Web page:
This review is from: SiliconDust HDHomeRun HDHR-US Dual Networked High Definition Digital Tuner Device (White) (Personal Computers)
This device is MAGIC. I had XP with Media Center 2005 with a dual-tuner analog (NTSC) card. I needed to add digital (ATSC) tuners for the OTA digital transition in June, but still need analog for some in-house devices that broadcast analog via RF modulators.

I tried several different analog/digital combo and hybrid cards. I had the best luck with the Hauppauge 2250, but that "best" still meant random lockups in MCE, corrupted recordings, codec problems, and hours with technical support and different driver versions. None of the cards provided anything approaching stable operation.

Then I found the HDHomeRun. The install worked first time, XP Media Center saw both the new tuners, and everything works perfectly. I now have FOUR tuners (the two old NTSC, and the two new ATSC in the HDHomeRun) and all work flawlessly. No lockups, no reboots, no driver nightmares.

Some technical tips:
- If you want to use HDHomeRun with XP Media Center 2005, you must have an analog tuner card installed before installing HDHomeRun. This is because XP MCE2005 requires a analog tuner. Vista MCE and Windows7 MCE do not have this requirement, so they can use HDHomeRun without any internal tuner card. Similarly, third-party TV/PVR apps can use the HDHomeRun on XP without an internal tuner card.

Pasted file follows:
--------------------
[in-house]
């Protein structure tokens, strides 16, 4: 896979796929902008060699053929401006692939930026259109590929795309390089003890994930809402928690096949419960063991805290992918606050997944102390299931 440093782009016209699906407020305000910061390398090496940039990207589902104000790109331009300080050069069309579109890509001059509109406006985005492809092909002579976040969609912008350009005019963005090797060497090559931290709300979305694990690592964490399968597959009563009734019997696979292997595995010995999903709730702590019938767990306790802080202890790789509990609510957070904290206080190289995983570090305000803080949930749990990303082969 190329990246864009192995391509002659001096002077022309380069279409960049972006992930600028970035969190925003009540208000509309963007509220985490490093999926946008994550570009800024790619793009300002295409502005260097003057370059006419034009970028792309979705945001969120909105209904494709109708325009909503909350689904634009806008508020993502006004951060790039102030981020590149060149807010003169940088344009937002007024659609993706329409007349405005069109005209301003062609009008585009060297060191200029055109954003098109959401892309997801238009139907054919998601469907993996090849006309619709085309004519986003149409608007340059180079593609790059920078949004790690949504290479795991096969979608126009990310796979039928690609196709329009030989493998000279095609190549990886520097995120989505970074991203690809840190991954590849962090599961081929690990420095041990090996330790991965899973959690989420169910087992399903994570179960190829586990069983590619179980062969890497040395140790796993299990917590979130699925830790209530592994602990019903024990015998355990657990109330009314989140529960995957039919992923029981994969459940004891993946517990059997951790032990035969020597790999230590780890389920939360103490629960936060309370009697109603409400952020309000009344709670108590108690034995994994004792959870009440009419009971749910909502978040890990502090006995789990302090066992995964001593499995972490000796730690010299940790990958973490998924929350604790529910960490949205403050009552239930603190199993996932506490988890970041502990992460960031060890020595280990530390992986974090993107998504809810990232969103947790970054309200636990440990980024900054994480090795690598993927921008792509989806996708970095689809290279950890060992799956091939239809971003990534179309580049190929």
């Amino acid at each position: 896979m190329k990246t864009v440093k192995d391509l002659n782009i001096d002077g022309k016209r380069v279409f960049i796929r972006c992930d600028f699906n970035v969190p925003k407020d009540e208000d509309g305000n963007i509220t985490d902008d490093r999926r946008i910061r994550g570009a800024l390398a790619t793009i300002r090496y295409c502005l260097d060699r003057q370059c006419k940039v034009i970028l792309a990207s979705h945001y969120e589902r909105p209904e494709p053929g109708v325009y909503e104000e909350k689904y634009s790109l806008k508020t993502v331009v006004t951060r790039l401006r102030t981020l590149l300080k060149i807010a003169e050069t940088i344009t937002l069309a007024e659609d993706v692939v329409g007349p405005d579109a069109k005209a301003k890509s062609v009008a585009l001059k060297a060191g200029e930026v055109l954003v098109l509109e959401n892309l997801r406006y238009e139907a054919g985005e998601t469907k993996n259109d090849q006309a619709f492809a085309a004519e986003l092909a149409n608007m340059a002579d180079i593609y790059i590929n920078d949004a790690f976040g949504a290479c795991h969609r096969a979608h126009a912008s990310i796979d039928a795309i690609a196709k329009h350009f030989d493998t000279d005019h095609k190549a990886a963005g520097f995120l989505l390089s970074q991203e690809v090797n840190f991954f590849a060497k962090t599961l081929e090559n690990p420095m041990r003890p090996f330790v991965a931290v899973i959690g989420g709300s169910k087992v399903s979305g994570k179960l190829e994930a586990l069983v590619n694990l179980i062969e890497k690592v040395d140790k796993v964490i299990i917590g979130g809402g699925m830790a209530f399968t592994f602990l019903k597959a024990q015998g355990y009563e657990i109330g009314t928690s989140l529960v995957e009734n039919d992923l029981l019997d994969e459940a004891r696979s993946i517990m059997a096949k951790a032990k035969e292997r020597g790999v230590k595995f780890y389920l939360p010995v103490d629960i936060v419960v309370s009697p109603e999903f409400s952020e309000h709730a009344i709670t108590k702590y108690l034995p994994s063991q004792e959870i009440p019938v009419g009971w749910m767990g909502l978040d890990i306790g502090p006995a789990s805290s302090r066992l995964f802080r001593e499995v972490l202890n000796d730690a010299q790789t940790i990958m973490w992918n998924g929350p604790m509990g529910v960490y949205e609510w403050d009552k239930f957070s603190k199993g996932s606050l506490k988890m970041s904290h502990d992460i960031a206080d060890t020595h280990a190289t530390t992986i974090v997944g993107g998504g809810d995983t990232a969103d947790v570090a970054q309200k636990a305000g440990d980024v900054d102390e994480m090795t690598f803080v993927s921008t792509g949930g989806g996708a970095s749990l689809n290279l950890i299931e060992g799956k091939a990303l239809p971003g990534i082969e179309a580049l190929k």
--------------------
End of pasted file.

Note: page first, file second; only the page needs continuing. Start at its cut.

- With XP and Media Center 2005, you must have the Media Center Rollup update installed. There are instructions and links for this on SilconDust's web page.
- Two concurrent video streams from the HDHomeRun will generate about 60mbps on your local network. That's 60% of a 100mbps network, which is fine if you don't have much other traffic on your LAN. If you have a lot of other traffic, consider upgrading your LAN to gigabit Nics/Routers/Switches.
- If you have a router and are using MAC filters, be sure to add the HDHomeRun MAC address to your router's MAC filter table. The MAC address is printed on the bottom of the HDHomeRun.
- The HDHomeRun requires DHCP (no way to set a static address, although if your router supports DHCP reservations you can use that).

I have one disagreement with the previous reviewer who said to "use 2MHz-rated splitters". First, I think he meant "2Ghz" since "2Mhz" is far below the TV band. Second, SiliconDust's setup instructions warn that "splitters rated for 2GHz operation should be avoided..." because they "...do not perform well at cable/antenna frequencies." SiliconDust recommends using splitters rated for "50Mhz-900Mhz or 50Mhz-1000Mhz operation" with the HDHomeRun.
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12 of 12 people found the following review helpful